cieties holds a joint meeting in which boys 
and girls co-operate on matters of program, 
decorations, and refreshments. 

At the beginning of the year the women's 
societies sponsor rush weeks to introduce 
new girls to the members of each society. 
At the end of the two weeks taken by the 
rush program new girls are given the op- 
portunity to join either of the societies. 
Both groups are glad to receive new mem- 
bers, and there is a friendly rivalry as to 
which one can attract the larger number. 

Men make their choices as to society 
membership by visiting regular meetings of 
each. 

There is another form of rivalry among 
the societies besides that of membersliip. 
Each brother and sister society cooperatively 
present a play during the winter known as 
their midwinter. A committee of judges 
gives a decision as to the relative merits of 
the plays, and the societies presenting the 
best play are awarded a silver cup. The 
societies receiving the cup three years in 
succession are the permanent owners of it. 
It was won last year by Bainonian and 
Athenian. 

We sincerely hope that each new student 
will find a place truly his in one of the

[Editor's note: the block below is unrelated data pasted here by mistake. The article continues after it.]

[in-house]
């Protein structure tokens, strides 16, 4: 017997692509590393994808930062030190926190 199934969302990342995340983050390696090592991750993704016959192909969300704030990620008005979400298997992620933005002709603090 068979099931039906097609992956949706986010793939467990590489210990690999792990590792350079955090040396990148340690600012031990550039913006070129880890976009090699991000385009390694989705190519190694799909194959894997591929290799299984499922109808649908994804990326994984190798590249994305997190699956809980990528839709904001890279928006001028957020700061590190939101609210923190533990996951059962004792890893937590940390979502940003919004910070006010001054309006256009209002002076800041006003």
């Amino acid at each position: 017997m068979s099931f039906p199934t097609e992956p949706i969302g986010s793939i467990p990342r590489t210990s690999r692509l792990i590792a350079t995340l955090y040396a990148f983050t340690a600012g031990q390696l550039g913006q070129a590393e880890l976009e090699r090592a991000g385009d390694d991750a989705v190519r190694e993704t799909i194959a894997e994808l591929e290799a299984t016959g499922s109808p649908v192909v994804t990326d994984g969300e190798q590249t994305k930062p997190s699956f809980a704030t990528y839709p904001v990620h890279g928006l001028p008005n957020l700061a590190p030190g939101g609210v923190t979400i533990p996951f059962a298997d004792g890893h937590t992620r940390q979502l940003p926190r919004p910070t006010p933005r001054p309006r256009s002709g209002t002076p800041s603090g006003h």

organizations. Choose the one in which you 
feel you will be happiest after you have 
carefully considered each. Each society 
sends a hearty greeting to every new stu- 
dent. 



'M" HANDBOOK 



OTHER CLUBS 



Writers' Workshop 

Students who show interest and ability in 
literary work may be elected to the Writers' 
Workshop. The members are elected from 
the faculty and the junior and senior 
classes. Each member writes and reads 
aloud for criticism one paper a semester. 

"M" Club 

The "M" Club membership is restricted to 
those girls who have earned the college 
letter by participation in athletic activity 
and the keeping of health rules. 

Pi Upsilon 

The Hi-Trail Club is a hiking club limited 
to twelve men. Its activities include hikes 
to nearby mountains several timos each sem- 
ester. 

Nature Club 

The Nature Club is a particularly inter- 
esting one to belong to. Its meetings are 
held every other week. Nature talks, 
movies, demonstrations, and similar pro- 
grams are part of the activities of this 
group. Here's a chance to learn to enjoy 
nature study for the meetings are open to 
all and no dues or knowledge of biology is 
needed to become a member. 

Disc Club 

For the benefit of music lovers who meet